“Right.” Phil vaguely remembers having met him when he came to visit Catalina; he met so many people it’s all a bit fussy. “How bad is your bruise?”
“It’s just a purple spot from the seat belt. But better safe than sorry, right?”
“Right.” He sees the tram coming down the streets three blocks away. “Good. I’m glad you’re okay.”
“Well, there’s mo-”
“Look, my stupid phone is really dying now, I can call you in half an hour, once I’m home.”
Another long pause. “Sure,” she says.
Phil presses the button on the tram door. He hops in and finds an empty seat behind a sleek guy with a large afro. “We could continue talking, but we...”
“I’ll wait for your call,” she says and hangs up.
He looks at his phone and shoves it in his pocket. He really ought to buy a new one.
During his ride, Phil imagines Catalina’s green car crashing against a blue car. Bang! There’s a flash of shattered glass and Catalina storms out furious, to find the other driver waking up to the pain of a broken rib.
Phil met Catalina in a beach resort where both were taking a break from their studies. He was travelling with friends; she with her mother and an aunt.
After two days exchanging casual glances, Phil abandoned his friends and swam to her in the ocean.
“Hey, you,” he said.
She turned to face him. The water reached her shoulders; her long brown hair was soaked. She had to cover the sun with her fingers to see him.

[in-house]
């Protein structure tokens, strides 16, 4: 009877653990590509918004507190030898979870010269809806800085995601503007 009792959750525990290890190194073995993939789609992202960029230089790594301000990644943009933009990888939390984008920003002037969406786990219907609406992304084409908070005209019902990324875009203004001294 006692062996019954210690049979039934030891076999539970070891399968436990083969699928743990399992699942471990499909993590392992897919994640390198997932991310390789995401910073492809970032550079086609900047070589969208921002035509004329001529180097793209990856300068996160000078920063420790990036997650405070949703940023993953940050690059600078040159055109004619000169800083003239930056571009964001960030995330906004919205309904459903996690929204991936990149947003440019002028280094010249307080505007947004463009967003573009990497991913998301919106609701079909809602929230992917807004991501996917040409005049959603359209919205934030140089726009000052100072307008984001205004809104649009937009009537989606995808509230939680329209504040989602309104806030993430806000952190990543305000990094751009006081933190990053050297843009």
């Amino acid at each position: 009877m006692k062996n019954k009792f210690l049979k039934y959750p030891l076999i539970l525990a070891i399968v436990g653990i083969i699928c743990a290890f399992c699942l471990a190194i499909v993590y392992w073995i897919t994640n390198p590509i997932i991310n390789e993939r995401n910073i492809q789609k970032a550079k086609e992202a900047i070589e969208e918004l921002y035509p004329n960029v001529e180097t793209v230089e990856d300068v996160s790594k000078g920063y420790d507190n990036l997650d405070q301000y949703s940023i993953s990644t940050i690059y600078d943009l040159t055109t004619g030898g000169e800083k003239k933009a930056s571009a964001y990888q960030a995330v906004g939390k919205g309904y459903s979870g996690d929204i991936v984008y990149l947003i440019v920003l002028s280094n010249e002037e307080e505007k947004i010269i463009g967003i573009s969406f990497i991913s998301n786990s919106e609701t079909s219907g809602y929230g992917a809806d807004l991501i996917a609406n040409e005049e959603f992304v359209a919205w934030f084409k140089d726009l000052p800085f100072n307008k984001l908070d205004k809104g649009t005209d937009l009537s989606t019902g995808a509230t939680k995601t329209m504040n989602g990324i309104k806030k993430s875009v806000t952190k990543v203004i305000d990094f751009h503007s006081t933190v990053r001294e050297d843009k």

“Oh, hi!” She smiled.
He raised his hand over the surface and offered it to her awkwardly.
She laughed and shook his hand. “Nice to meet you, Phil.”
They hit it off. He got along with her family so well that she invited him to visit her in her hometown and, when three weeks later—before the end of the summer break—he came for ten days, she introduced him to everyone in her life.
Having brewed some tea, Phil takes off his shoes and sits down on the olive sofa in his living room. He unbuckles his brown belt. He clears his throat as the phone, now plugged to the wall, rings.
“Hey. I’m sorry,” he says.
Phil observes the steam rising slowly from his yellow mug, swerving and disappearing in the air.
“So... what happened to your car?”
“I don’t give a fuck about the car!” she says.
“Listen, I went to see the doctor, my uncle, right? He checked me and said there’s nothing wrong with my bruise, with the accident but... well, he... he said, uh... he said he’d want to run more tests because...”
She laughs emptily. He imagines her shaking her head in disbelief. “He actually congratulated me.”
“He said I’m pregnant.”
“What?” The wooden skeleton of the sofa creaks softly as Phil straightens his back and his weight shifts. Ugh, having a kid with
Catalina—who was, effectively, a stranger, living far away—would be... tough, to say the least. He’s not prepared to have children, he’s only twenty-three, he must finish university first! A rush of adrenaline begins to cloud his thinking. “Er, you’re...”
“Relax,” she says. “I’m not.”
“Hmm.” What was it Catalina had said about abortion? Phil thinks back, trying to recall a conversation they once had, as she drove him through some lush mountains around her city. Had she said she supported abortion? Phil no longer remembers.